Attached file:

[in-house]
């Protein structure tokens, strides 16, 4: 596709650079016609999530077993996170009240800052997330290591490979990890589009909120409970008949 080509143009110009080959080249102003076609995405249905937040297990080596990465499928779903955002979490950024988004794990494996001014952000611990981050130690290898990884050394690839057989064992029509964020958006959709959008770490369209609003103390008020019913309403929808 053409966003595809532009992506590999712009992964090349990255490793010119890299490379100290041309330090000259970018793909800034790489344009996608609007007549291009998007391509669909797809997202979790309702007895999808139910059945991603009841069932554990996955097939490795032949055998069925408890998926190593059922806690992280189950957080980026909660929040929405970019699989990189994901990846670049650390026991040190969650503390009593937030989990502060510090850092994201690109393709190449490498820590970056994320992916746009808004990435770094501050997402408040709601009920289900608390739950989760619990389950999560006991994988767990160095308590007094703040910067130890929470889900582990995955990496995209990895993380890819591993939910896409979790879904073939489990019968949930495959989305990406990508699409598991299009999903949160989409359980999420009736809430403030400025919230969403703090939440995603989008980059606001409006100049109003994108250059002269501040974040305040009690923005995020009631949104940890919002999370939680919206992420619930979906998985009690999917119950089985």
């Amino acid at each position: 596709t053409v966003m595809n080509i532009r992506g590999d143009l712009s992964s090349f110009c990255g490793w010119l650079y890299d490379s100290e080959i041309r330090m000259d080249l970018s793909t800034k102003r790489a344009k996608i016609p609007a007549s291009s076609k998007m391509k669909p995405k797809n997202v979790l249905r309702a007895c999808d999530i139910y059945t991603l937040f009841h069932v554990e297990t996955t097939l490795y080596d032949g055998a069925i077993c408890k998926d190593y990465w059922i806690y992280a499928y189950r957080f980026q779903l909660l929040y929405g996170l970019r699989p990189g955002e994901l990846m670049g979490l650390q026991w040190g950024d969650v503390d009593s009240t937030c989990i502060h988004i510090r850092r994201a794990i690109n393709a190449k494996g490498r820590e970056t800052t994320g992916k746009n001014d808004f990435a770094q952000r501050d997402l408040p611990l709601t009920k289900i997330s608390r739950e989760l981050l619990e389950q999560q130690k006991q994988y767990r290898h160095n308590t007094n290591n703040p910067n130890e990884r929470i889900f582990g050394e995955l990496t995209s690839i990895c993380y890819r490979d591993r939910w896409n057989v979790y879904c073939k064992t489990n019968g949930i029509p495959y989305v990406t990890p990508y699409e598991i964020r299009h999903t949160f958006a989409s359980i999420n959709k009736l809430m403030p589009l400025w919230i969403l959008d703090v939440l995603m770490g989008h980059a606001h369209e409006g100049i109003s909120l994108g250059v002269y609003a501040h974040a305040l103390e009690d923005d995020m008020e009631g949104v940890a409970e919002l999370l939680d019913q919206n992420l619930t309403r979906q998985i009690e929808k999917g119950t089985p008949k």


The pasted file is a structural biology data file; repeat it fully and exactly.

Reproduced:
[in-house]
């Protein structure tokens, strides 16, 4: 596709650079016609999530077993996170009240800052997330290591490979990890589009909120409970008949 080509143009110009080959080249102003076609995405249905937040297990080596990465499928779903955002979490950024988004794990494996001014952000611990981050130690290898990884050394690839057989064992029509964020958006959709959008770490369209609003103390008020019913309403929808 053409966003595809532009992506590999712009992964090349990255490793010119890299490379100290041309330090000259970018793909800034790489344009996608609007007549291009998007391509669909797809997202979790309702007895999808139910059945991603009841069932554990996955097939490795032949055998069925408890998926190593059922806690992280189950957080980026909660929040929405970019699989990189994901990846670049650390026991040190969650503390009593937030989990502060510090850092994201690109393709190449490498820590970056994320992916746009808004990435770094501050997402408040709601009920289900608390739950989760619990389950999560006991994988767990160095308590007094703040910067130890929470889900582990995955990496995209990895993380890819591993939910896409979790879904073939489990019968949930495959989305990406990508699409598991299009999903949160989409359980999420009736809430403030400025919230969403703090939440995603989008980059606001409006100049109003994108250059002269501040974040305040009690923005995020009631949104940890919002999370939680919206992420619930979906998985009690999917119950089985």
């Amino acid at each position: 596709t053409v966003m595809n080509i532009r992506g590999d143009l712009s992964s090349f110009c990255g490793w010119l650079y890299d490379s100290e080959i041309r330090m000259d080249l970018s793909t800034k102003r790489a344009k996608i016609p609007a007549s291009s076609k998007m391509k669909p995405k797809n997202v979790l249905r309702a007895c999808d999530i139910y059945t991603l937040f009841h069932v554990e297990t996955t097939l490795y080596d032949g055998a069925i077993c408890k998926d190593y990465w059922i806690y992280a499928y189950r957080f980026q779903l909660l929040y929405g996170l970019r699989p990189g955002e994901l990846m670049g979490l650390q026991w040190g950024d969650v503390d009593s009240t937030c989990i502060h988004i510090r850092r994201a794990i690109n393709a190449k494996g490498r820590e970056t800052t994320g992916k746009n001014d808004f990435a770094q952000r501050d997402l408040p611990l709601t009920k289900i997330s608390r739950e989760l981050l619990e389950q999560q130690k006991q994988y767990r290898h160095n308590t007094n290591n703040p910067n130890e990884r929470i889900f582990g050394e995955l990496t995209s690839i990895c993380y890819r490979d591993r939910w896409n057989v979790y879904c073939k064992t489990n019968g949930i029509p495959y989305v990406t990890p990508y699409e598991i964020r299009h999903t949160f958006a989409s359980i999420n959709k009736l809430m403030p589009l400025w919230i969403l959008d703090v939440l995603m770490g989008h980059a606001h369209e409006g100049i109003s909120l994108g250059v002269y609003a501040h974040a305040l103390e009690d923005d995020m008020e009631g949104v940890a409970e919002l999370l939680d019913q919206n992420l619930t309403r979906q998985i009690e929808k999917g119950t089985p008949k």